It may seem like immigration law and family law are worlds apart with no overlap. In fact, there are three very common situations in which you just may need the services of an attorney who can assist with both of these areas.
Scenario #1 – A foreign national is still married but wishes to divorce in order to marry a U.S. citizen and file for permanent residency. No matter where the current marriage occurred or where the opposing party lives, if one spouse is a resident on NC, he/she may file for divorce in NC. If the opposing party lives outside the U.S., very specific procedures must be followed to provide notice and service prior to obtaining a divorce. This often involves working through the Department of State.
Once you obtain a final divorce decree, you are free to re-marry and begin the immigration process to obtain permanent residency.
Scenario #2 – This scenario may seem far-fetched, but it is much more common than people would think. You were married previously. To the best of your knowledge, you were legally divorced and then remarried. Upon filing applications to become a permanent residence, you were informed that immigration still considers you legally married to your first spouse and, thus, will not recognize your current marriage.
Often people will believe they are divorced when all legal technicalities have not yet been complied with. Perhaps the other spouse was to file the final paperwork. Perhaps the divorce occurred in a foreign country and the “traditional” process for divorce was done, but legally, the marriage never terminated. Whatever the reason, if immigration (USCIS) cannot conclusively determine that you were legally divorced, your new marriage is not legal.
The solution is the go through the proper process to legally terminate the marriage to your first spouse. Then, you must re-marry your current “spouse” and re-file immigration paperwork with USCIS. Only then can any marriage-based petition be approved.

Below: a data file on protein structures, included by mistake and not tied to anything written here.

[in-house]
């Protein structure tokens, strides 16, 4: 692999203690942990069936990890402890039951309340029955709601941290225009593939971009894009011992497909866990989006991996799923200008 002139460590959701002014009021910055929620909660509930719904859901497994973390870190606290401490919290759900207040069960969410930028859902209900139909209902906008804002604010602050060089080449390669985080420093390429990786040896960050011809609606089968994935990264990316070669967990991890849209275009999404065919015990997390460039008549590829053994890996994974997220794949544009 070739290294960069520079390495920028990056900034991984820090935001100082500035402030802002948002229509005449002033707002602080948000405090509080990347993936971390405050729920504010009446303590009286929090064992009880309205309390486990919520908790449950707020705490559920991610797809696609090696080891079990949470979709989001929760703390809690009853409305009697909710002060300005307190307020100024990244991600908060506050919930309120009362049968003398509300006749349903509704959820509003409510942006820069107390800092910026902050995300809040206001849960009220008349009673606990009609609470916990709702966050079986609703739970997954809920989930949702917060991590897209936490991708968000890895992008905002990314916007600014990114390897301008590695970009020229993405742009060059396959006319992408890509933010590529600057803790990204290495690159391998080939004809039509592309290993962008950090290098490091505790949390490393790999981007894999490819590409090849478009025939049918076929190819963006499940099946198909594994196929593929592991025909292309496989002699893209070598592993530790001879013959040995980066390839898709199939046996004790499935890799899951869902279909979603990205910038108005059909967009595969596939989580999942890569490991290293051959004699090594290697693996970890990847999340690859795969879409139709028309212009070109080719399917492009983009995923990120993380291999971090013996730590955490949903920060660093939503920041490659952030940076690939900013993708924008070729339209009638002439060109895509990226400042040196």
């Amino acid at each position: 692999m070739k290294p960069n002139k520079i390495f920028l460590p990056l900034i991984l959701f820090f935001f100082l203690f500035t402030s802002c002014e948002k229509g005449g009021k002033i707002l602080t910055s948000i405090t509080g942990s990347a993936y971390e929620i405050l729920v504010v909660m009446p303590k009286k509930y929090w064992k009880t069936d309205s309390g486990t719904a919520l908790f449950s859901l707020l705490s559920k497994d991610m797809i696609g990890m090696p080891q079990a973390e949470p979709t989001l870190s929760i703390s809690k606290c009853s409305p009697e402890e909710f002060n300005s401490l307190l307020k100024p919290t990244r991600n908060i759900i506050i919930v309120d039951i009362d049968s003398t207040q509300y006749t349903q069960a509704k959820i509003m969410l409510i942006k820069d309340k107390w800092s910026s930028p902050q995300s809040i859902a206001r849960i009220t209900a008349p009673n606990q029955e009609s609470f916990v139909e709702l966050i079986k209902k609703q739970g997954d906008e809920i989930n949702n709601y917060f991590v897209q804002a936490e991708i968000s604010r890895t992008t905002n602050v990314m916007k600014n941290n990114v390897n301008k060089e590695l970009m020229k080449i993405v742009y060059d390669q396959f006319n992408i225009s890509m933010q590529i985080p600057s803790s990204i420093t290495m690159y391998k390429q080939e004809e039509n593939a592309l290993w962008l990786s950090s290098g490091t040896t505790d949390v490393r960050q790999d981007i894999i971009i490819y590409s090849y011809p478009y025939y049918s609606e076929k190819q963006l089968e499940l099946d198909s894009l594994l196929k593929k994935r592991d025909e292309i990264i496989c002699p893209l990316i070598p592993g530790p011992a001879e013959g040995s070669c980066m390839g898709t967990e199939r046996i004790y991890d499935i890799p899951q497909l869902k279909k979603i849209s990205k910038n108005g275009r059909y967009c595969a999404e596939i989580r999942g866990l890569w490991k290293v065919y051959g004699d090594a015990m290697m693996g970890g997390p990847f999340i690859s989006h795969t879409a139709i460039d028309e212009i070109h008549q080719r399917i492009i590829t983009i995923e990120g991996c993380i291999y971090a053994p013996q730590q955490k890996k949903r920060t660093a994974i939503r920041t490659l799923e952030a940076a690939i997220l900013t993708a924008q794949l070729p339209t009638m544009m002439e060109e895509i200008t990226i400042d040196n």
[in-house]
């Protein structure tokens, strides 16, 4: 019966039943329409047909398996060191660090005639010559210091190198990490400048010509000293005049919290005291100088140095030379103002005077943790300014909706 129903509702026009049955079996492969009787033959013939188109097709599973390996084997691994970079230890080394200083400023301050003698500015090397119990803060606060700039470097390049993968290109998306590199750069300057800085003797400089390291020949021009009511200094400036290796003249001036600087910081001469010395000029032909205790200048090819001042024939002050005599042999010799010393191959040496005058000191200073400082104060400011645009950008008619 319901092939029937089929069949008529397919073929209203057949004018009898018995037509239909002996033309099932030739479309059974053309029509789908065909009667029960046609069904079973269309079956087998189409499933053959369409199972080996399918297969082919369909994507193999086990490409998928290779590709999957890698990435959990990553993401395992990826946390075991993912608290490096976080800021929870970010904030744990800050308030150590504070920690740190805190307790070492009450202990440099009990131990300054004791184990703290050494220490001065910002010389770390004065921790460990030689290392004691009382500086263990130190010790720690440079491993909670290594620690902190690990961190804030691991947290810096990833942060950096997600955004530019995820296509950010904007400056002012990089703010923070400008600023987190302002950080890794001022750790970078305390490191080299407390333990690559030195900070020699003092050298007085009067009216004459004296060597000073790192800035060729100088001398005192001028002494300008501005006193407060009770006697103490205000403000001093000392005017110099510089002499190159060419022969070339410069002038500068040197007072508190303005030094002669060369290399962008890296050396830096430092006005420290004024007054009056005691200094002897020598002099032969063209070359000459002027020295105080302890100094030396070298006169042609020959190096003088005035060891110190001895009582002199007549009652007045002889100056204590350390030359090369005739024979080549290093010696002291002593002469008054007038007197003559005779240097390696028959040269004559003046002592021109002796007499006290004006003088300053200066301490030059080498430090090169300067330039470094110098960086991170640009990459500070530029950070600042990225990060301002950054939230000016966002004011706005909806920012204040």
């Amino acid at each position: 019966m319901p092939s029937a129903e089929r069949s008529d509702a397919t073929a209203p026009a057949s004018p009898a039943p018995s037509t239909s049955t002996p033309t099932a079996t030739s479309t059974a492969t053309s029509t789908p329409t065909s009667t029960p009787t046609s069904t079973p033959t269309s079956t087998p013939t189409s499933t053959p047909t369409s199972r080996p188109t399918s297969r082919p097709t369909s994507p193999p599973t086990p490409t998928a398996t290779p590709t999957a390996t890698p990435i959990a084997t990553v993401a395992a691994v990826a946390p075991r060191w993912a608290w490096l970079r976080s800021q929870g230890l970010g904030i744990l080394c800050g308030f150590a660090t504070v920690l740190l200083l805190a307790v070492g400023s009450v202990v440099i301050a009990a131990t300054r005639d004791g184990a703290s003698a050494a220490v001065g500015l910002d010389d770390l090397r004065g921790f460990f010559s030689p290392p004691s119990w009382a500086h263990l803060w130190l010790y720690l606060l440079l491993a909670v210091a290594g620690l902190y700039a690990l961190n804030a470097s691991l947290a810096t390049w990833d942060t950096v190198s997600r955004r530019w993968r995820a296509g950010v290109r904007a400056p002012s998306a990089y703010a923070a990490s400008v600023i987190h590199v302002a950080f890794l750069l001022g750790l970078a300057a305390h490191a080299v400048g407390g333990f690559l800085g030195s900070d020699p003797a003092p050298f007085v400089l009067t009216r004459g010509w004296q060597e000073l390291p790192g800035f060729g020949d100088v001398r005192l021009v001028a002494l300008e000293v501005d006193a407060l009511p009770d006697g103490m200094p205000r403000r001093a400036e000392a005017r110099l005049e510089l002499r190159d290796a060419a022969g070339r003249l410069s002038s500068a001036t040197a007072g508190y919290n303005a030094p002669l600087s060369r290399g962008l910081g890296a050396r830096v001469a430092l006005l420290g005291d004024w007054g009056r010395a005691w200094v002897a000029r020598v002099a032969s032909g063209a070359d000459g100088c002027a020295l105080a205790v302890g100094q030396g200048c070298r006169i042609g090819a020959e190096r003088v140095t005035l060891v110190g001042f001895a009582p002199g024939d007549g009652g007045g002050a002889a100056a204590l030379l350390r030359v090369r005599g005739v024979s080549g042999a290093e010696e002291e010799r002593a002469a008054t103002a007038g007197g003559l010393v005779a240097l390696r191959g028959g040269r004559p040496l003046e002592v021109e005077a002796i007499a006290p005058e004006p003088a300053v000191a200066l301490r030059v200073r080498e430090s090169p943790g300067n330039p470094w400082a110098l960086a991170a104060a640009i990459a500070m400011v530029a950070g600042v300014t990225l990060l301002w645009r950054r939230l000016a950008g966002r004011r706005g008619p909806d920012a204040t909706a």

Scenario #3 – You married a U.S. citizen or permanent resident and obtained 2-year conditional permanent residency. Now it is time to remove the conditions and obtain a 10-year card, but you and your spouse are no longer together.
U.S. immigration law allows for this possibility by setting requirements for filing the I-751 Petition to Remove Conditions, separately rather than jointly with your spouse. One of the grounds for doing so is divorce. However, there are complicated timing considerations, such as when to file the I-751 and how to navigate the process if you are not yet divorced – a common scenario since states like NC require a couple to be separated for 1 year prior to filing for divorce.
When filing separately, you must still show that you married in good faith and intended to create a life together; things just didn’t work out. You must also show that you meet the requirements for filing separately.
You married a U.S. citizen or permanent resident but your spouse never filed for you to obtain permanent residency. Unfortunately, after the marriage, you spouse became verbally and/or physically abusive; perhaps even threatening to have you deported.
In these situations, the Violence Against Women Act (VAWA), allows the foreign national spouse (who may be either male or female) to self-petition for permanent residency. This means that the abused spouse has the ability to file for a green card without the involvement of the abusive spouse. Simultaneously, you may wish to file for a protective order and/or begin the process of filing for alimony, equitable distribution, child custody/support and ultimately, divorce.
If you are dealing with any of these situations, it is advantageous to work with an attorney who understands and handles both aspects of your case: immigration law and family law. The Law Office of Kelli Y. Allen will work with you to navigate both processes. Call our office today at 704-727-4900 to schedule a confidential consultation.